On February 24th America marked the anniversary of Vladimir Putin’s invasion of Ukraine by freezing the assets of a dozen more Russian banks. Britain and the EU also lengthened their blacklists. Part of the reason for tightening sanctions again is to close loopholes in the existing regime: America is going after “evasion-related targets”; Europe vows to punish those “betraying” Ukrainians. As joint research by The Economist and SourceMaterial, an investigative outfit, suggests, Russia’s sanctions-dodging is only getting more advanced—especially when it comes to flogging the oil that funds Mr Putin’s war.
A month ago Europe imposed an import ban on refined Russian oil, having already banned purchases of the country’s crude. To keep global supply flowing while limiting Mr Putin’s revenues, the EU allows its shippers, insurers and banks to continue facilitating Russian exports to other countries so long as the oil is sold below a price set by the g7 group of big economies. But Russia’s petroleum has not become as much of a bargain as hoped. Most countries outside the West have not introduced their own sanctions, allowing the rise of an army of shady middlemen beyond the reach of Western measures. Our investigation sheds light on a missing piece of the puzzle: how their trade is financed.
Take Bellatrix, a once-unknown trader which shipping data suggest now controls seven tankers capable of carrying 3m barrels. The firm did not respond to our questions, but a tax-return filing in Hong Kong, where it is domiciled, shows its ownership was transferred to Bilal Aliyev, an Azeri citizen, six weeks into the war. Data suggest it has been involved in at least 22 trades of Russian oil products since January 1st. On all but three occasions it bought barrels from Rosneft, Russia’s state-owned oil giant. Where did it find the money?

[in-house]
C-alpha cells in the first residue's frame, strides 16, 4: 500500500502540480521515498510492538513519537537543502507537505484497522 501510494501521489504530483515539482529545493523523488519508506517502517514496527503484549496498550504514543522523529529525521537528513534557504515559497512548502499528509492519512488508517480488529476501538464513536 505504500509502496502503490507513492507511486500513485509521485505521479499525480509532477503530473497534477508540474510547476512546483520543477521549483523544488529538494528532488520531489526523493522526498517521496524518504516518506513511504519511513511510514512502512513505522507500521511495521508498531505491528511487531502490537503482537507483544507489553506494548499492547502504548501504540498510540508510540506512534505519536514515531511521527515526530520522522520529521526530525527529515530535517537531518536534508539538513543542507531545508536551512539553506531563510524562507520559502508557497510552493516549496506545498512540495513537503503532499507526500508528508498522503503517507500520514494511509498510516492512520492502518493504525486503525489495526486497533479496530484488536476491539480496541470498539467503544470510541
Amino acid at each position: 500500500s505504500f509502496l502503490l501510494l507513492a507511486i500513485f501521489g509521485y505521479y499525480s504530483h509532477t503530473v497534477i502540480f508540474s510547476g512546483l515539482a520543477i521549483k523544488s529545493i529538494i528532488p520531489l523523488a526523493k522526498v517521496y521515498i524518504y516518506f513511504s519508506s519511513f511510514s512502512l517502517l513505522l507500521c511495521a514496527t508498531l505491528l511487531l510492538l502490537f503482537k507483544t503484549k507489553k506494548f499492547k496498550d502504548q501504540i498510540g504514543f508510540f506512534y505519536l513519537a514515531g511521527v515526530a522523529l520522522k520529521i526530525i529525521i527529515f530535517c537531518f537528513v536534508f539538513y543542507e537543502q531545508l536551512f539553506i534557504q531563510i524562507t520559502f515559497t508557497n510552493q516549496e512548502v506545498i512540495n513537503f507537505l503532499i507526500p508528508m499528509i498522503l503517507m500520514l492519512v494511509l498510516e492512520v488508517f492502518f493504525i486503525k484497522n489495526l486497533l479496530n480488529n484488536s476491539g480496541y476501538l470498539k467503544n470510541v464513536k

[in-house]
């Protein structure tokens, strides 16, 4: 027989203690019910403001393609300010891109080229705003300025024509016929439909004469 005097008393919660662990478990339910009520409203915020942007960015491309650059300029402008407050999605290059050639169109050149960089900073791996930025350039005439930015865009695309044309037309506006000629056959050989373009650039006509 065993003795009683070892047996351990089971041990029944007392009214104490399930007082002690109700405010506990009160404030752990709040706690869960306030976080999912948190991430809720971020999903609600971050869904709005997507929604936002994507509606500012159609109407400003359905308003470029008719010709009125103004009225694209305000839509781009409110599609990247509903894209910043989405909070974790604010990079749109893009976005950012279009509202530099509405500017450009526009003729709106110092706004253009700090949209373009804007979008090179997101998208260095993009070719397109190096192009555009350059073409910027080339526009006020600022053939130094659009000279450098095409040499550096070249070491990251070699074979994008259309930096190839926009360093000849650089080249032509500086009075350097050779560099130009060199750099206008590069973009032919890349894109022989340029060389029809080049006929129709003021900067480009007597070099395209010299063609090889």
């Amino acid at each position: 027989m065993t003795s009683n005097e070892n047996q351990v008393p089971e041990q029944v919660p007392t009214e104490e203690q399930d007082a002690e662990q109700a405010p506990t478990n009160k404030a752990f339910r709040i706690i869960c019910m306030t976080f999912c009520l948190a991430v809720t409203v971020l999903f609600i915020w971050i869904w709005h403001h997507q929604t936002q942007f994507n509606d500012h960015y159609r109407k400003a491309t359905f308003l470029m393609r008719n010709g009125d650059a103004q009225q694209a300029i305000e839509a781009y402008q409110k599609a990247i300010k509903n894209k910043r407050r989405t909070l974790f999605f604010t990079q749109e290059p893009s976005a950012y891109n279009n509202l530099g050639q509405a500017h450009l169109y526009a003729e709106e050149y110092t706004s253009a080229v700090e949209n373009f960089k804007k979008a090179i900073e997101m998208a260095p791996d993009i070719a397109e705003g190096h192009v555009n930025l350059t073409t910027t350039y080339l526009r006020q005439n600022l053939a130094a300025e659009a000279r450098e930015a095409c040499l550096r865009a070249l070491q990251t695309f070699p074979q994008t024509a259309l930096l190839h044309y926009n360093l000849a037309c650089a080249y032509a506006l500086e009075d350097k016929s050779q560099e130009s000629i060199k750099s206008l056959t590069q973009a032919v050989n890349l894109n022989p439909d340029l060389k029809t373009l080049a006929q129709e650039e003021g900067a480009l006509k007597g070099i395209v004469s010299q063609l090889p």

A paper trail provides clues. A filing in Hong Kong shows that the Russian Agricultural Bank, a state-owned lender, approved a loan facility of up to $350m to Bellatrix on December 30th, to be repaid by May 2025. This is despite Viktoria Abramchenko, Russia’s deputy prime minister, saying on December 22nd that sanctions should be removed from the bank to ease food supplies, adding that “we, for our part, guarantee that only food, only mineral fertilisers will be the goods that go through this bank”. Another filing, dated December 27th, shows Bellatrix signing up to a loan facility with the Russian Regional Development Bank, a Rosneft subsidiary.
Until recently it seemed a good chunk of Russia’s oil exports were financed on open credit by the Russian government, with traders paying for the goods once they had collected the proceeds themselves. Our findings suggest the trade is becoming more institutionalised. Many obscure traders appear to be tapping Russian banks on behalf of buyers further down the chain. Bellatrix itself seems to have a close business relationship with Coral Energy, a trader based in Dubai and owned by another Azeri businessman. A filing dated December 28th states that Bellatrix has a prepayment and offtake agreement with the Nayara refinery in India (49% owned by Rosneft) that it has assigned to Coral.
Can the West do much to stem the stream of grey finance? Some interpret America’s decision to blacklist MTS, a Russian bank, just days after Abu Dhabi granted it a licence, as a signal that it could soon apply more pressure. But Russian fuel remains in high demand. Imports by China’s independent refiners jumped by 180% last month. Heavy-fuel shipments to Fujairah, a port in the UAE, are breaking records thanks to surging Russian exports.
Some of the Russian crude is even finding its way back to Europe once refined. Global Witness, an advocacy group, alleges that Western energy companies and traders, such as Shell and Vitol, are shipping some to the bloc, often from Turkey. The firms have rightly said that such trades are not illegal. Our investigation suggests that, earlier in the supply chain, the mechanics of the Russian oil trade are increasingly being greased by the Kremlin’s money. ■
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